Women for the Future has been defined as an "albino" by the weekly "Zerkalo Nedeli/Dzerkalo Tyzhnya" because it is devoid of any ideological platform. The party's popularity has not grown because of advertising or rousing speeches in defense of women's rights. On the contrary, its members have instead traveled around Ukraine distributing material assistance at schools, military bases, and factories. In Sumy and Kharkiv oblasts, foodstuffs have been distributed free of charge. In all rayons in Chernivtsi Oblast, "Photos for Mother" actions were undertaken in each school, kindergarten, library, and cultural clubs -- free photos were made of children standing next to Women for the Future party symbols. Afterward, presents were distributed free of charge to poor and needy families. Dovzhenko has denied that this is tantamount to drawing on "administrative resources" or that there was anything immoral in doing this.
According to the Committee of Voters of Ukraine, a third of the distribution of free assistance by election blocs in Ukraine is undertaken by Women for the Future. Grandiose concerts by Ukrainian and Russian pop stars in towns and villages throughout Ukraine organized by the party cost some $100,000, according to "Zerkalo Nedeli/Dzerkalo Tyzhnya." Yet, the party is vague about the sources of the funds to finance the high cost of running such a brash campaign by Ukraine's newest women's party.
Women for the Future is likely to enter the next Ukrainian parliament. But, this is not likely to advance women's rights, in the sense understood by women's movements in the West, because of the Soviet ideological influence on the party. Instead, Ukraine will obtain another pro-presidential faction in parliament that differs little from other oligarchic factions led by the opposite gender.
(This report was written by Taras Kuzio, a research associate at the Center for Russian and East European Studies, University of Toronto.)
QUOTES OF THE WEEK
"This is [a piece of] feminist concrete that won't change even under the influence of hydrochloric acid." -- Roman Catholic Bishop Tadeusz Pieronek commenting on the proposal of Izabela Jaruga-Nowacka, the minister for matters of the equal status of men and women, to allow abortion in Poland because of "social reasons"; quoted by PAP on 11 February.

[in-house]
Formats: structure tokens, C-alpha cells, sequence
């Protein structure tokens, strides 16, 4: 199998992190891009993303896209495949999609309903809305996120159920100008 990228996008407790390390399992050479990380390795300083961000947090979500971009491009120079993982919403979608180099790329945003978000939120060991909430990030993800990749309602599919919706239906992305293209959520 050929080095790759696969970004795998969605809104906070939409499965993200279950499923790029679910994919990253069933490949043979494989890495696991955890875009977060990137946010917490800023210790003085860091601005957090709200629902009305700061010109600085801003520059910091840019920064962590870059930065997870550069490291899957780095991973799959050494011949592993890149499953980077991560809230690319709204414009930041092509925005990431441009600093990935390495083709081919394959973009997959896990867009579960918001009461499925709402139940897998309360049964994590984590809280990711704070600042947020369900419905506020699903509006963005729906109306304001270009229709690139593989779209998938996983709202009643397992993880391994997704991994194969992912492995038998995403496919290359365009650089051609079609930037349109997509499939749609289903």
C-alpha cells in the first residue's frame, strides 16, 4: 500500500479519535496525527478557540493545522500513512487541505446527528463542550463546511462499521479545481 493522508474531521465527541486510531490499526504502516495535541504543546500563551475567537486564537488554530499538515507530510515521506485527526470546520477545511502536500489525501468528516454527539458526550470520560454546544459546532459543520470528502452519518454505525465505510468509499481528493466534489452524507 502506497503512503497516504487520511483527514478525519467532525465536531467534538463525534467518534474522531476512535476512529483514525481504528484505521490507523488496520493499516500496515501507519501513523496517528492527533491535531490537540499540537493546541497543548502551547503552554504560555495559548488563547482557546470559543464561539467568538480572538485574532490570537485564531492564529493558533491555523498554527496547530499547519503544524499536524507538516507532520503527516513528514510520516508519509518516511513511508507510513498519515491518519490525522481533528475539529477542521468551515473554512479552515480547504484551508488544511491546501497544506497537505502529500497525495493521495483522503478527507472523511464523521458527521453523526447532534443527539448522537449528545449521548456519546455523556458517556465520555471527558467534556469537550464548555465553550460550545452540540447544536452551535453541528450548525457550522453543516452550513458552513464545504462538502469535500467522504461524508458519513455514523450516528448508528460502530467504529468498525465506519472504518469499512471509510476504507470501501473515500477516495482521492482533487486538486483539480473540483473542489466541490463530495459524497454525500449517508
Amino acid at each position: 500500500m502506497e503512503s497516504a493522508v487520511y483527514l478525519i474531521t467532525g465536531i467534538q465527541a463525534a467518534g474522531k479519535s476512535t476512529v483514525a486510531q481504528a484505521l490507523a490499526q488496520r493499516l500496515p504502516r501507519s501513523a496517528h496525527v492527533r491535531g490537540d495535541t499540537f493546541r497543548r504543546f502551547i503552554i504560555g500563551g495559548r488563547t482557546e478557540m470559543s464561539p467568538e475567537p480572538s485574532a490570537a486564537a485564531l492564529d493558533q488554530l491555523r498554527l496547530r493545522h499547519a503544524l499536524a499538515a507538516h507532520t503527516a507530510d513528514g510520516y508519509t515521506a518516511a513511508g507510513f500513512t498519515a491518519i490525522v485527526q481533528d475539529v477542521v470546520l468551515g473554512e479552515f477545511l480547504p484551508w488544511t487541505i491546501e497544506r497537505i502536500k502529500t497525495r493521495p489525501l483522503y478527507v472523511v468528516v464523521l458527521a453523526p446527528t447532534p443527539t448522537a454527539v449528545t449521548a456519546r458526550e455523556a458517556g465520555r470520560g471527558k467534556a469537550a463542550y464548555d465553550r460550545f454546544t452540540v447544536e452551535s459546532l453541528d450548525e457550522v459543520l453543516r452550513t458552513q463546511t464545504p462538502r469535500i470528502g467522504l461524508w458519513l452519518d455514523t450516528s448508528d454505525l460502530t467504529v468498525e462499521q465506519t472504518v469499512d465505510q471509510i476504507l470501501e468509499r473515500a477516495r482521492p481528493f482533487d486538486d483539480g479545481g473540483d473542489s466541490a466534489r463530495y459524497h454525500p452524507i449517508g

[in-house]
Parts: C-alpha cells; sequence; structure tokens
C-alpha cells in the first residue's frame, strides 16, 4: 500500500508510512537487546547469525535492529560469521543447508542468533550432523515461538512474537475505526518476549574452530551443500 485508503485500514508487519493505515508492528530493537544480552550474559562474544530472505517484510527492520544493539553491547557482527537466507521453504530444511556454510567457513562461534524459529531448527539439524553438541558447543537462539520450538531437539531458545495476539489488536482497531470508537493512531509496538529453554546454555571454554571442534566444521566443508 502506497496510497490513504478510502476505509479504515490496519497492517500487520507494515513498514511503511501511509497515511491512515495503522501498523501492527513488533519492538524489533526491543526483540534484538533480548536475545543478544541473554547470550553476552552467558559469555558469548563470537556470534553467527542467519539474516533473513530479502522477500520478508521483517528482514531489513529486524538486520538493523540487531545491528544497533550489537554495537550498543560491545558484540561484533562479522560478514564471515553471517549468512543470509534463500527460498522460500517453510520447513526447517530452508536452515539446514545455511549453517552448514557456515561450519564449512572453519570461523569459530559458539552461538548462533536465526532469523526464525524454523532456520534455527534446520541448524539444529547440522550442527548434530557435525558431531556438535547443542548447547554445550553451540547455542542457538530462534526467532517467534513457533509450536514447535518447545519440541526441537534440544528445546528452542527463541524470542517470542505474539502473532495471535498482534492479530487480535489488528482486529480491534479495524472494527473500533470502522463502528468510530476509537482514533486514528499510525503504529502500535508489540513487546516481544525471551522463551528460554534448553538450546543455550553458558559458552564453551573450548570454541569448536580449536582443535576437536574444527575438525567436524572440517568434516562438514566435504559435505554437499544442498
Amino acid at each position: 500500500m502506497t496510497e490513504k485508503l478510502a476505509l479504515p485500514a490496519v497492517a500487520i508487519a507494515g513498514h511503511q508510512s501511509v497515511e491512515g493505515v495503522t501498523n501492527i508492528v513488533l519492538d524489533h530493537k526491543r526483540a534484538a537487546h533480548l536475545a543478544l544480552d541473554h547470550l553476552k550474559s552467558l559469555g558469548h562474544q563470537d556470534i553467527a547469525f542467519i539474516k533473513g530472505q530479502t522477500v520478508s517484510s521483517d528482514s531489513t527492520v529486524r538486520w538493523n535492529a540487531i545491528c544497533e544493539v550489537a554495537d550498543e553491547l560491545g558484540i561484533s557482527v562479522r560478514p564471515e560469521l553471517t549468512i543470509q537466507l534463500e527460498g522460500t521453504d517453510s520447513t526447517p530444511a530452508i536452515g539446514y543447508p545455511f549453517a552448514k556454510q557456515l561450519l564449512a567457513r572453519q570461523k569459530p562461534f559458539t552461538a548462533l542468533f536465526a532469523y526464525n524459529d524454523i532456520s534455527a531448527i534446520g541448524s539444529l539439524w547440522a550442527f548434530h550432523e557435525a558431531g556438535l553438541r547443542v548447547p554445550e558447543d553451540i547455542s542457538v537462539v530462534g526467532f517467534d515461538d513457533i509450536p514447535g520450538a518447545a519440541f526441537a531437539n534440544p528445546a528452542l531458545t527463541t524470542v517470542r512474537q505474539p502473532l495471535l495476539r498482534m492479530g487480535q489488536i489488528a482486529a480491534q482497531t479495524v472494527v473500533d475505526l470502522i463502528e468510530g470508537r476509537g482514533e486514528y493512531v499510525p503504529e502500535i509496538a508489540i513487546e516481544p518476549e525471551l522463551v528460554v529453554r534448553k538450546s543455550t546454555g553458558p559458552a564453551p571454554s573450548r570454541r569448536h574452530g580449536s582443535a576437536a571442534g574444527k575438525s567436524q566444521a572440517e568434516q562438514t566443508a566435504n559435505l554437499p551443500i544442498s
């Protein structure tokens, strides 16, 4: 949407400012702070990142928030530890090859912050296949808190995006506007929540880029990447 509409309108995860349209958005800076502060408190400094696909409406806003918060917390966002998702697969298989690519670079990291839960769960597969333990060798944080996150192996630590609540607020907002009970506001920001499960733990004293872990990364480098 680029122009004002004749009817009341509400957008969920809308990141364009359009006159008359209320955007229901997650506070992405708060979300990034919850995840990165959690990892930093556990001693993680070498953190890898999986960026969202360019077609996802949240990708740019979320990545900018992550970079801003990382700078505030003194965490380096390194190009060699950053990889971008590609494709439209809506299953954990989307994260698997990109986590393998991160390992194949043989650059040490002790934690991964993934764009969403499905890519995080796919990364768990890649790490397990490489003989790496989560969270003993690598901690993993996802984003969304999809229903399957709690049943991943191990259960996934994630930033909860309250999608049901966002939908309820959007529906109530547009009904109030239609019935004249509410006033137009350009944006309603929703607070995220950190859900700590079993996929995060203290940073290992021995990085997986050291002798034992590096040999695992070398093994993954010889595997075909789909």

"However you look at it, [it follows that] the prince of the church [Bishop Pieronek] insulted the minister of the Polish Republic [Izabela Jaruga-Nowacka]. I had to react to it in some way." -- Krystyna Sienkiewicz, a senator of the leftist Labor Union, commenting on her initiative to change legislation in order to tax some revenues of the Roman Catholic Church in Poland; quoted by PAP on 11 February.
"Judging from the viewpoint of a Western man, you on Radio Liberty are undoubtedly right [in your opinions]. The freedom of expression, the freedom of gatherings, the inviolability of private property are holy [notions] for Germans or Americans. But for a majority of Belarusians, it is something incomprehensible and remote. What is the use of the freedom of expression for a Belarusian or a Russian, if they are unable to buy shoes or beer for those few kopecks they earn in a kolkhoz? What is the use of the inviolability of private property for them if they have not owned any property since their birth? Lukashenka is an ideal president for Belarusians -- he tightens the screws, jails swindlers, dislikes the rich, comforts the poor, and pays [wages] to everybody, even if small ones. Many generations will die before something changes and people realize in what heap of garbage they live." -- Teacher Volha Mezina from Minsk in a letter to RFE/RL's Belarusian Service; quoted on 8 February.
"The Ukrainian economic model is more similar to that of Latin America than of Europe. We are in debt up to the neck." -- President Leonid Kuchma to his ministers on 8 February, ordering them "to correct" the economic course so that Ukraine can join the EU in 2011; quoted by Interfax.